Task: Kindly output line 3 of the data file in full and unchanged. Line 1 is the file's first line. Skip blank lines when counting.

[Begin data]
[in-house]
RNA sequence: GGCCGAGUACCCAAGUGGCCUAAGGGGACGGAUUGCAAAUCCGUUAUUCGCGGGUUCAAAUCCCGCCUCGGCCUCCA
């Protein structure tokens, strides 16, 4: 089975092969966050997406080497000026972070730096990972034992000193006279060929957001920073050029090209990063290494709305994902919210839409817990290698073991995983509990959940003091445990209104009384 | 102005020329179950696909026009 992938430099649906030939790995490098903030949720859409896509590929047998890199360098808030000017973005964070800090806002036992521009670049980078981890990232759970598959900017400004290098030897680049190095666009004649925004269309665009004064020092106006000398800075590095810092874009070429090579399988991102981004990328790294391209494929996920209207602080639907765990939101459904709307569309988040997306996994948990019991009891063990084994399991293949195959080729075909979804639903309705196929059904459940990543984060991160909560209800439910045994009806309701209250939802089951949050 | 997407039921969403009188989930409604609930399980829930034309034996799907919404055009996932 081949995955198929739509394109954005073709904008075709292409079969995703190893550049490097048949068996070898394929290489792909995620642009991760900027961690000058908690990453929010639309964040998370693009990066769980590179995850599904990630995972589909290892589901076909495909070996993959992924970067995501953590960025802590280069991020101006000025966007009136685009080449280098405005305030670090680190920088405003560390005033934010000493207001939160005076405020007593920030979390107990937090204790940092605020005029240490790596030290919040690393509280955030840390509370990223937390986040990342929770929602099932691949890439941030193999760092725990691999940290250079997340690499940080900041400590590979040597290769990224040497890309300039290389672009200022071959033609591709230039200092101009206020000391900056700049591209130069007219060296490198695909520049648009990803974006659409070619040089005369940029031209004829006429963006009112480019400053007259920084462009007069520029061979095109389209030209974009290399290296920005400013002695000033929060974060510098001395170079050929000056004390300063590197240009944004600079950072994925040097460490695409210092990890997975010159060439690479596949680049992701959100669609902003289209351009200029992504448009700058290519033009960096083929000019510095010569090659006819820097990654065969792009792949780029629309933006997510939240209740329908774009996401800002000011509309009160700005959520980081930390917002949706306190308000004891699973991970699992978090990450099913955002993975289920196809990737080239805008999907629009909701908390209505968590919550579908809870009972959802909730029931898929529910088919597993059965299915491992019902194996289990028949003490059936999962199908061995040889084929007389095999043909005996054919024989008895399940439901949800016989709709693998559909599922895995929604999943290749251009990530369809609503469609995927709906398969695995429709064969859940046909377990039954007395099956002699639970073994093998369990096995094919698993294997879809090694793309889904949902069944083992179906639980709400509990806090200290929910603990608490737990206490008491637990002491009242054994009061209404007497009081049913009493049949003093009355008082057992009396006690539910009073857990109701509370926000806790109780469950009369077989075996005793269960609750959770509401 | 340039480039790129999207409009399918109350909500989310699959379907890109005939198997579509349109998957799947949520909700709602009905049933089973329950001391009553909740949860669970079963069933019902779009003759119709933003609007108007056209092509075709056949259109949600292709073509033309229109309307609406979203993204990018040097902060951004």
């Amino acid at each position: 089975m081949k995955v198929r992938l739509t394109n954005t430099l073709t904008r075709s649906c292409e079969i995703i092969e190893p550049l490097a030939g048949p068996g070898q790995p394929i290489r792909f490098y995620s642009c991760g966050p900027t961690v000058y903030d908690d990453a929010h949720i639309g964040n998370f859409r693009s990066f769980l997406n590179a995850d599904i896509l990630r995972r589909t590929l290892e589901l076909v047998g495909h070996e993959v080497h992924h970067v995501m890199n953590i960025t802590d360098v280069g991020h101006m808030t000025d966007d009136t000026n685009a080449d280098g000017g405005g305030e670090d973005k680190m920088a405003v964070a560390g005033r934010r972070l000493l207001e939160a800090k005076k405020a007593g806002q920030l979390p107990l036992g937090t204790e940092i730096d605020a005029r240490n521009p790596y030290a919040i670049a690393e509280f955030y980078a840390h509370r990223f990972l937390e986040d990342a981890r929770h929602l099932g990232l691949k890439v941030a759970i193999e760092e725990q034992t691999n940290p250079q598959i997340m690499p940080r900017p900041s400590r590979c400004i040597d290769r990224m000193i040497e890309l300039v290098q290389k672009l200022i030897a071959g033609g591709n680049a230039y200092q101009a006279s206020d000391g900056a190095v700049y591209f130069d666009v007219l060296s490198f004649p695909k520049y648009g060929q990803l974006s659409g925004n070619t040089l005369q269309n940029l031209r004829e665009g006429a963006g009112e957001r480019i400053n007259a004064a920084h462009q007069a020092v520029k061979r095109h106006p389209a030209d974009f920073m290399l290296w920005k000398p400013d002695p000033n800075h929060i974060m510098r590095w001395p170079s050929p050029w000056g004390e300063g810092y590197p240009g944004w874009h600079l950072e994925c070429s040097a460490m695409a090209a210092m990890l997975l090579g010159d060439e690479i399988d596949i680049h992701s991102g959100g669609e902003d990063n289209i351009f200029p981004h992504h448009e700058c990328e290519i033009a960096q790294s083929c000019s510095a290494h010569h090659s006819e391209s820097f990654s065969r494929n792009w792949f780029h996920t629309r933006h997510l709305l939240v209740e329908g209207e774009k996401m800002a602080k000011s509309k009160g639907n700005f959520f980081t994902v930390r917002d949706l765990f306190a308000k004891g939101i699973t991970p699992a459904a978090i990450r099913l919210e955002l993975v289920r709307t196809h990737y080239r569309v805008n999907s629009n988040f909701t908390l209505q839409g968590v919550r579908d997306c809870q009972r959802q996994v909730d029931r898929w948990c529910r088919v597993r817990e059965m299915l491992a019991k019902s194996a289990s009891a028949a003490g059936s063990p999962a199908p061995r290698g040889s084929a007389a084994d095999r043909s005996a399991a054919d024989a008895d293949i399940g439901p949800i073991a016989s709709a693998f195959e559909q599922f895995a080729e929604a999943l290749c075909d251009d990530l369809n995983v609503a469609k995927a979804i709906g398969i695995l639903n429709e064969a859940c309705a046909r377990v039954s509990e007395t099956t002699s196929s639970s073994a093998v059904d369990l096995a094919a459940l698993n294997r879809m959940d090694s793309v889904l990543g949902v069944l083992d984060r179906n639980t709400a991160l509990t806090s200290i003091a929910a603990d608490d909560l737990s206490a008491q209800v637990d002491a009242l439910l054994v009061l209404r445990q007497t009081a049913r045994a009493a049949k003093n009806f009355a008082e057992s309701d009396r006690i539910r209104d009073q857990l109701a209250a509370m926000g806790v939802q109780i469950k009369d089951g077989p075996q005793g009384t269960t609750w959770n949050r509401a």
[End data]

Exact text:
């Protein structure tokens, strides 16, 4: 089975092969966050997406080497000026972070730096990972034992000193006279060929957001920073050029090209990063290494709305994902919210839409817990290698073991995983509990959940003091445990209104009384 | 102005020329179950696909026009 992938430099649906030939790995490098903030949720859409896509590929047998890199360098808030000017973005964070800090806002036992521009670049980078981890990232759970598959900017400004290098030897680049190095666009004649925004269309665009004064020092106006000398800075590095810092874009070429090579399988991102981004990328790294391209494929996920209207602080639907765990939101459904709307569309988040997306996994948990019991009891063990084994399991293949195959080729075909979804639903309705196929059904459940990543984060991160909560209800439910045994009806309701209250939802089951949050 | 997407039921969403009188989930409604609930399980829930034309034996799907919404055009996932 081949995955198929739509394109954005073709904008075709292409079969995703190893550049490097048949068996070898394929290489792909995620642009991760900027961690000058908690990453929010639309964040998370693009990066769980590179995850599904990630995972589909290892589901076909495909070996993959992924970067995501953590960025802590280069991020101006000025966007009136685009080449280098405005305030670090680190920088405003560390005033934010000493207001939160005076405020007593920030979390107990937090204790940092605020005029240490790596030290919040690393509280955030840390509370990223937390986040990342929770929602099932691949890439941030193999760092725990691999940290250079997340690499940080900041400590590979040597290769990224040497890309300039290389672009200022071959033609591709230039200092101009206020000391900056700049591209130069007219060296490198695909520049648009990803974006659409070619040089005369940029031209004829006429963006009112480019400053007259920084462009007069520029061979095109389209030209974009290399290296920005400013002695000033929060974060510098001395170079050929000056004390300063590197240009944004600079950072994925040097460490695409210092990890997975010159060439690479596949680049992701959100669609902003289209351009200029992504448009700058290519033009960096083929000019510095010569090659006819820097990654065969792009792949780029629309933006997510939240209740329908774009996401800002000011509309009160700005959520980081930390917002949706306190308000004891699973991970699992978090990450099913955002993975289920196809990737080239805008999907629009909701908390209505968590919550579908809870009972959802909730029931898929529910088919597993059965299915491992019902194996289990028949003490059936999962199908061995040889084929007389095999043909005996054919024989008895399940439901949800016989709709693998559909599922895995929604999943290749251009990530369809609503469609995927709906398969695995429709064969859940046909377990039954007395099956002699639970073994093998369990096995094919698993294997879809090694793309889904949902069944083992179906639980709400509990806090200290929910603990608490737990206490008491637990002491009242054994009061209404007497009081049913009493049949003093009355008082057992009396006690539910009073857990109701509370926000806790109780469950009369077989075996005793269960609750959770509401 | 340039480039790129999207409009399918109350909500989310699959379907890109005939198997579509349109998957799947949520909700709602009905049933089973329950001391009553909740949860669970079963069933019902779009003759119709933003609007108007056209092509075709056949259109949600292709073509033309229109309307609406979203993204990018040097902060951004």